Best Winter Hikes in the Canadian Rocky Mountains

Call of the wild.

Photo by Nico Babot.

Troll Falls

Kananaskis, Alberta

Despite the snow bringing an extra level of difficulty to any hike, this one is still family friendly and great for beginners. The 3.4-km loop takes about 30 minutes to complete. Some years, there is even a chance to explore behind the frozen waterfall, a truly unique experience. Exploring the cascading ice from this location is an afternoon activity anyone can enjoy.


Photo by Aly Rae.

Grassi Lakes

Kananaskis, Alberta

Choose the easy or difficult path through snow-covered evergreens to these majestic lakes. The beautiful colours of turquoise, blue, and green can still be seen in the winter months. The mountain range is visible along many areas of the path, and if it is a sunny day, the reflection on the water  is an amazing photo opportunity.


Photo by HikeBikeTravel.

Johnston Canyon

Banff, Alberta

This is one of the most popular hiking trails near Banff, but in the winter months it is much less crowded and just as spectacular. There are upper and lower falls on this hike. The lower falls have a view of not only the magnificent frozen waterfall but also the deep pool created from water continuing to fall behind the ice. The trail leads through a natural tunnel in the rock to a viewing platform right at the base of the falls. It then continues to the upper falls, with a view from above.

Photo by Paul Zizka.

Lake Louise

Banff, Alberta

Lake Louise is famous for its stunning turquoise water and beautiful mountain views. In the snowy months, the colours of the lake are still visible, and the surrounding mountain range is covered in snow, making it a postcard-worthy sight. The walk to the lookout point can be done quickly, but make it a whole-day adventure by skating on the lake as well.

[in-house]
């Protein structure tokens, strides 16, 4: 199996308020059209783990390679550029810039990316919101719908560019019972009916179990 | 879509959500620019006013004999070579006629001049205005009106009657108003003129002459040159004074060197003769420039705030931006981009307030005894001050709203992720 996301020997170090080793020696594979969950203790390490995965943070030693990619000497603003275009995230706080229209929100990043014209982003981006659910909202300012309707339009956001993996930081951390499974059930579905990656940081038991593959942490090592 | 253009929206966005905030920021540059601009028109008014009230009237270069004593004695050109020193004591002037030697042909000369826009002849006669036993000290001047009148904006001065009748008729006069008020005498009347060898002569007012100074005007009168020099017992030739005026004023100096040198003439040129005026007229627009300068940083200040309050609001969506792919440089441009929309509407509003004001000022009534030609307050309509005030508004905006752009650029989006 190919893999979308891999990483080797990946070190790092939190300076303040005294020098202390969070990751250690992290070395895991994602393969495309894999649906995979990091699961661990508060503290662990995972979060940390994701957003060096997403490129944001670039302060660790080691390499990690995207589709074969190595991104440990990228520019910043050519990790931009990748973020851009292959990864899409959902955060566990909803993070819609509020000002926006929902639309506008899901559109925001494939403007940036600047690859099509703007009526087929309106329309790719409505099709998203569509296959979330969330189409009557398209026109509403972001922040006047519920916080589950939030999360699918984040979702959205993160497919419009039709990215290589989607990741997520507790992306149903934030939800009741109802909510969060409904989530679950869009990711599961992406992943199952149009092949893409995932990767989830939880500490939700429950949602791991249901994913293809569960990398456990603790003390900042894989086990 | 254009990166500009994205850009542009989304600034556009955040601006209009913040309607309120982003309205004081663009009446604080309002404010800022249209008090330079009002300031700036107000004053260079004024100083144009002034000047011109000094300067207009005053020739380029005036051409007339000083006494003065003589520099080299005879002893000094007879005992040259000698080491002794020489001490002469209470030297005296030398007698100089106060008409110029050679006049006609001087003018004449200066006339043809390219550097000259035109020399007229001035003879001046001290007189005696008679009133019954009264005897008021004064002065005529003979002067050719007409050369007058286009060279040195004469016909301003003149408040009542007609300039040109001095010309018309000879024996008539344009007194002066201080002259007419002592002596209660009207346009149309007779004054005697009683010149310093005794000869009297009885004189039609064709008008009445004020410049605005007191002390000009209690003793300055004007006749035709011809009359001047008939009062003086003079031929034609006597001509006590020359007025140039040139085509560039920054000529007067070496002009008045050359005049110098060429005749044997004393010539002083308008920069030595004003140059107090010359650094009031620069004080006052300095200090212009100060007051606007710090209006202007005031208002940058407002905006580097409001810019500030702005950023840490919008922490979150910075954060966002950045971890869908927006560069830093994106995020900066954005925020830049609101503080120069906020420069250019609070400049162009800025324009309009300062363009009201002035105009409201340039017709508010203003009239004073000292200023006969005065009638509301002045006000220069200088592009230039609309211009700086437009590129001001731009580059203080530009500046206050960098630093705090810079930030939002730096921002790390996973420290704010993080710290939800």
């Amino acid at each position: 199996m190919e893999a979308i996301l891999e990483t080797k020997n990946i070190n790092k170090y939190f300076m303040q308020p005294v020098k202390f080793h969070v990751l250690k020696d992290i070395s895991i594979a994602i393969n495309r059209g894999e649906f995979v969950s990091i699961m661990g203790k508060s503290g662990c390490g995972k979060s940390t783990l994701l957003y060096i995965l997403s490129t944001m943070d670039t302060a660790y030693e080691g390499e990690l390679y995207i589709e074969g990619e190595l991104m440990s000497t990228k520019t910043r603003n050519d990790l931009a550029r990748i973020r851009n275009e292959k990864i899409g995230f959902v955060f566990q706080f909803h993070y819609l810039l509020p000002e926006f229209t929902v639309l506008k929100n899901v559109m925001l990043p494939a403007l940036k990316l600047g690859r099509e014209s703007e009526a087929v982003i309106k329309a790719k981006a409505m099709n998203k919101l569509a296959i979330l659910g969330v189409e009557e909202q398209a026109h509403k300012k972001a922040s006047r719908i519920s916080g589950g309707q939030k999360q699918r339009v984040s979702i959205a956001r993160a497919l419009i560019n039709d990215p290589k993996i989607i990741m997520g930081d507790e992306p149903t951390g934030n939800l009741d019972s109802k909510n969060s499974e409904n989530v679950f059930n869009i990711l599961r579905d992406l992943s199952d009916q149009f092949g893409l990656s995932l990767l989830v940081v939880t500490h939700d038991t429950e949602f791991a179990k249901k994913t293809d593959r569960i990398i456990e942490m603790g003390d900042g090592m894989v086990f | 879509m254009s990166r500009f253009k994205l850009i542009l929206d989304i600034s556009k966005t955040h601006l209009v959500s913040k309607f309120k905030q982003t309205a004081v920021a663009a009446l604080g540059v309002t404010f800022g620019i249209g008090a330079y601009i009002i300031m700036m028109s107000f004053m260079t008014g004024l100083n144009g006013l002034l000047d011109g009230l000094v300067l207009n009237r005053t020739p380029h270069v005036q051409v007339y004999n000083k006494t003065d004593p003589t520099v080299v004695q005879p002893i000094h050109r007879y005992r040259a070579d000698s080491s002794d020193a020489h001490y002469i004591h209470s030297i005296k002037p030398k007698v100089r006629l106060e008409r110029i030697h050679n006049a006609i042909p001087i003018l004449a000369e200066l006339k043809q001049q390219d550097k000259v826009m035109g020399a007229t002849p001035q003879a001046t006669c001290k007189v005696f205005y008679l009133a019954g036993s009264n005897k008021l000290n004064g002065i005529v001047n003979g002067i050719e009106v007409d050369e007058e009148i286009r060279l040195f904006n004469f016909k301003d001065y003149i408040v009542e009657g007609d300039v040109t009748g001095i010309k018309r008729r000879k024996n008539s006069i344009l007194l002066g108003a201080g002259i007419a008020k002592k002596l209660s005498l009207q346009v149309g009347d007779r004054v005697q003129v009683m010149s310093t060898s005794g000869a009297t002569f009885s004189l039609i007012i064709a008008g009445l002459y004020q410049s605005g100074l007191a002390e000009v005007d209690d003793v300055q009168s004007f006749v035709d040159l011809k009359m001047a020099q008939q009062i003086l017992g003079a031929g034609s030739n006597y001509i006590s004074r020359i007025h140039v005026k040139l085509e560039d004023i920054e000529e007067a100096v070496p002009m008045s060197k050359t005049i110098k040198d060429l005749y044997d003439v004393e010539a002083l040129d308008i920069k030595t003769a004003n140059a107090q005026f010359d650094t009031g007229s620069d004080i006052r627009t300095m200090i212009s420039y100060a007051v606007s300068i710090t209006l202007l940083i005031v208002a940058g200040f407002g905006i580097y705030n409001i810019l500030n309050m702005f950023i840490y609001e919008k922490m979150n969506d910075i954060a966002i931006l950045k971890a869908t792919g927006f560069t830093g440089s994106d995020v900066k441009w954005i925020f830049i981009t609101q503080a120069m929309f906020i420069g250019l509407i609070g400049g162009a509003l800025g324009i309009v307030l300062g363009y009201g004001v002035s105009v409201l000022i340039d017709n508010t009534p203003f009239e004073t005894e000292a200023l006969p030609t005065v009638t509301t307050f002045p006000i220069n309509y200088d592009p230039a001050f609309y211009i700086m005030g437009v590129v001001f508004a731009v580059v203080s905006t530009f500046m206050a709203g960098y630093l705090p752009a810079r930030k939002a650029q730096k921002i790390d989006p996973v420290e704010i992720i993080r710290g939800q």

Photo by Hello BC.

Wapta Falls

Yoho National Park, British Columbia

The 4.6-kilometre trail to these falls is well worth the trek. Depending on how cold the winter is, these falls will either freeze up entirely or flow into the river below, but both sights are equally stunning. If the falls weren’t enough, the picture-perfect mountain is a magnificent backdrop to enjoy a packed lunch.



Photo by Banff Jasper Collective.


Maligne Canyon

Jasper National Park, Alberta

The man-made catwalks and bridges on this trail make it easy and fun for the whole family, but they can get slippery in the winter so good shoes or even ice cleats are recommended. This beautiful hike takes you along a frozen river and through the canyons and caves where you will be surrounded by beautiful snow formations and icicles.


Photo by HikeBikeTravel.

Shirley Lake Trail

Elk Island National Park, Alberta

This national park is known for its sightings of wildlife such as deer, moose, bison, birds, and, as the name suggests, elk. The trails are ideal for snowshoeing, but walking and hiking are also doable and are best enjoyed if you have a whole day to explore. There are 11 different trails that meander through forested areas, open fields, and around lakes. Make sure to pack binoculars!


Photo by Dan Schykulski.

Crescent Falls

Nordegg, Alberta

There are two perspectives from which to view this magnificent frozen waterfall. Hikers can follow a trail along the top to a lookout where you will see not only the falls but the surrounding forest winter wonderland. It is recommended to have ice cleats to walk down the other trail to the base. Here you can explore the base of the falls and frozen pond. The view looking up will be captivating and a perfect spot for your photo.